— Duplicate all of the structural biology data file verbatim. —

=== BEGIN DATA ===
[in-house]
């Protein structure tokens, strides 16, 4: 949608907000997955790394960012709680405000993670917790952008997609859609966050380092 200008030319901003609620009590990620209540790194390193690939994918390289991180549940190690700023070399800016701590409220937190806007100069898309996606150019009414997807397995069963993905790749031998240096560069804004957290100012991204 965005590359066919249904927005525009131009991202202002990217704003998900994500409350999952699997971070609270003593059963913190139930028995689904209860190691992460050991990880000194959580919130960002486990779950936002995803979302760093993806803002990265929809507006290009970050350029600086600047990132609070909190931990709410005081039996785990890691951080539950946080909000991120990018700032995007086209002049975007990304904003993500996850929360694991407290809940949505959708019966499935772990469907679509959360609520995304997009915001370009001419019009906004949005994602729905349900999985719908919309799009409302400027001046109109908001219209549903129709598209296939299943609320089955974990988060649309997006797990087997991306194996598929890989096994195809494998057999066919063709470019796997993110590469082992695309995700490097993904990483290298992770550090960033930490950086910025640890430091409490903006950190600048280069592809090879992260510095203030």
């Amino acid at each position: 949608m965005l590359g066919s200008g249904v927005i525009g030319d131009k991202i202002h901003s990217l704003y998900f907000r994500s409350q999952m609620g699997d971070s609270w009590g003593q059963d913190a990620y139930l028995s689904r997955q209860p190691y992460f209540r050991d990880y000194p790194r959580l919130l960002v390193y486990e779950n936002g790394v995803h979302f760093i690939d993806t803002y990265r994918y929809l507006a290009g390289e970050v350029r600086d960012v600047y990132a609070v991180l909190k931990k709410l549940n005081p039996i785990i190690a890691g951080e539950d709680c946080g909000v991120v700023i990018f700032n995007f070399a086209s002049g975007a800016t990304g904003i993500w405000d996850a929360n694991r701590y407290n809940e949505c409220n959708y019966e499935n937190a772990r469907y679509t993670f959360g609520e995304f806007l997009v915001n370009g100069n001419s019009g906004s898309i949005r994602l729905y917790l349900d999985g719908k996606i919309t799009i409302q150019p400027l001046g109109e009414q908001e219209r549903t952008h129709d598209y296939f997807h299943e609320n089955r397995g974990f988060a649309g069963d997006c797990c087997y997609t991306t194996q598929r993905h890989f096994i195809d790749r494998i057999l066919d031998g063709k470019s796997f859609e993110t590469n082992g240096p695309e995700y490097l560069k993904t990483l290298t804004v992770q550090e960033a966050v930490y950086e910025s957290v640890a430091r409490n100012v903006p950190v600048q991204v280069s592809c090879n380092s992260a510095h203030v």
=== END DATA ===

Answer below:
[in-house]
């Protein structure tokens, strides 16, 4: 949608907000997955790394960012709680405000993670917790952008997609859609966050380092 200008030319901003609620009590990620209540790194390193690939994918390289991180549940190690700023070399800016701590409220937190806007100069898309996606150019009414997807397995069963993905790749031998240096560069804004957290100012991204 965005590359066919249904927005525009131009991202202002990217704003998900994500409350999952699997971070609270003593059963913190139930028995689904209860190691992460050991990880000194959580919130960002486990779950936002995803979302760093993806803002990265929809507006290009970050350029600086600047990132609070909190931990709410005081039996785990890691951080539950946080909000991120990018700032995007086209002049975007990304904003993500996850929360694991407290809940949505959708019966499935772990469907679509959360609520995304997009915001370009001419019009906004949005994602729905349900999985719908919309799009409302400027001046109109908001219209549903129709598209296939299943609320089955974990988060649309997006797990087997991306194996598929890989096994195809494998057999066919063709470019796997993110590469082992695309995700490097993904990483290298992770550090960033930490950086910025640890430091409490903006950190600048280069592809090879992260510095203030």
């Amino acid at each position: 949608m965005l590359g066919s200008g249904v927005i525009g030319d131009k991202i202002h901003s990217l704003y998900f907000r994500s409350q999952m609620g699997d971070s609270w009590g003593q059963d913190a990620y139930l028995s689904r997955q209860p190691y992460f209540r050991d990880y000194p790194r959580l919130l960002v390193y486990e779950n936002g790394v995803h979302f760093i690939d993806t803002y990265r994918y929809l507006a290009g390289e970050v350029r600086d960012v600047y990132a609070v991180l909190k931990k709410l549940n005081p039996i785990i190690a890691g951080e539950d709680c946080g909000v991120v700023i990018f700032n995007f070399a086209s002049g975007a800016t990304g904003i993500w405000d996850a929360n694991r701590y407290n809940e949505c409220n959708y019966e499935n937190a772990r469907y679509t993670f959360g609520e995304f806007l997009v915001n370009g100069n001419s019009g906004s898309i949005r994602l729905y917790l349900d999985g719908k996606i919309t799009i409302q150019p400027l001046g109109e009414q908001e219209r549903t952008h129709d598209y296939f997807h299943e609320n089955r397995g974990f988060a649309g069963d997006c797990c087997y997609t991306t194996q598929r993905h890989f096994i195809d790749r494998i057999l066919d031998g063709k470019s796997f859609e993110t590469n082992g240096p695309e995700y490097l560069k993904t990483l290298t804004v992770q550090e960033a966050v930490y950086e910025s957290v640890a430091r409490n100012v903006p950190v600048q991204v280069s592809c090879n380092s992260a510095h203030v």